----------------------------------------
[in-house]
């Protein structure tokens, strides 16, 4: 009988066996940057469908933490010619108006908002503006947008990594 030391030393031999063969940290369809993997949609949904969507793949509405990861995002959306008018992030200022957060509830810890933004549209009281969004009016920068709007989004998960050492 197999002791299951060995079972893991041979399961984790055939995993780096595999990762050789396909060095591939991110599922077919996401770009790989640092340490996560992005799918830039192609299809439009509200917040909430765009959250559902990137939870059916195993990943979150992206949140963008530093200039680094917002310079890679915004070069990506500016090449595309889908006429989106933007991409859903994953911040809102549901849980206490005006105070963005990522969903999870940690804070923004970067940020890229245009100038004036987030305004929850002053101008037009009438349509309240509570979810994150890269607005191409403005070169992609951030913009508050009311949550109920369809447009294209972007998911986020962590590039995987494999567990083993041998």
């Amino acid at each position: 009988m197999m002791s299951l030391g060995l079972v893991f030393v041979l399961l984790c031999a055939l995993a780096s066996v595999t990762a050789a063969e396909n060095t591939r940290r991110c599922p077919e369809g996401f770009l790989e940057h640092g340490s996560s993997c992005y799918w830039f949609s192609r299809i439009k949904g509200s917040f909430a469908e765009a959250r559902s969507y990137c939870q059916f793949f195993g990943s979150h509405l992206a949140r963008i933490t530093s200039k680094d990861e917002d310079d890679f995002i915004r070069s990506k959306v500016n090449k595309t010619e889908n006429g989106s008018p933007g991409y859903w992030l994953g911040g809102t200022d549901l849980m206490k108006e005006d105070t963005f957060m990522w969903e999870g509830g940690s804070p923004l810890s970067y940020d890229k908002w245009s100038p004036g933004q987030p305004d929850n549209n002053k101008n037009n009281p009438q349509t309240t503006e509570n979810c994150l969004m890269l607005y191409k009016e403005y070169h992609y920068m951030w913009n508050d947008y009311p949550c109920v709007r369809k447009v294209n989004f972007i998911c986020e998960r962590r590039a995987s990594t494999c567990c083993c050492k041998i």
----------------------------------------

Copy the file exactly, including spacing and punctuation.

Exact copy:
[in-house]
């Protein structure tokens, strides 16, 4: 009988066996940057469908933490010619108006908002503006947008990594 030391030393031999063969940290369809993997949609949904969507793949509405990861995002959306008018992030200022957060509830810890933004549209009281969004009016920068709007989004998960050492 197999002791299951060995079972893991041979399961984790055939995993780096595999990762050789396909060095591939991110599922077919996401770009790989640092340490996560992005799918830039192609299809439009509200917040909430765009959250559902990137939870059916195993990943979150992206949140963008530093200039680094917002310079890679915004070069990506500016090449595309889908006429989106933007991409859903994953911040809102549901849980206490005006105070963005990522969903999870940690804070923004970067940020890229245009100038004036987030305004929850002053101008037009009438349509309240509570979810994150890269607005191409403005070169992609951030913009508050009311949550109920369809447009294209972007998911986020962590590039995987494999567990083993041998």
């Amino acid at each position: 009988m197999m002791s299951l030391g060995l079972v893991f030393v041979l399961l984790c031999a055939l995993a780096s066996v595999t990762a050789a063969e396909n060095t591939r940290r991110c599922p077919e369809g996401f770009l790989e940057h640092g340490s996560s993997c992005y799918w830039f949609s192609r299809i439009k949904g509200s917040f909430a469908e765009a959250r559902s969507y990137c939870q059916f793949f195993g990943s979150h509405l992206a949140r963008i933490t530093s200039k680094d990861e917002d310079d890679f995002i915004r070069s990506k959306v500016n090449k595309t010619e889908n006429g989106s008018p933007g991409y859903w992030l994953g911040g809102t200022d549901l849980m206490k108006e005006d105070t963005f957060m990522w969903e999870g509830g940690s804070p923004l810890s970067y940020d890229k908002w245009s100038p004036g933004q987030p305004d929850n549209n002053k101008n037009n009281p009438q349509t309240t503006e509570n979810c994150l969004m890269l607005y191409k009016e403005y070169h992609y920068m951030w913009n508050d947008y009311p949550c109920v709007r369809k447009v294209n989004f972007i998911c986020e998960r962590r590039a995987s990594t494999c567990c083993c050492k041998i």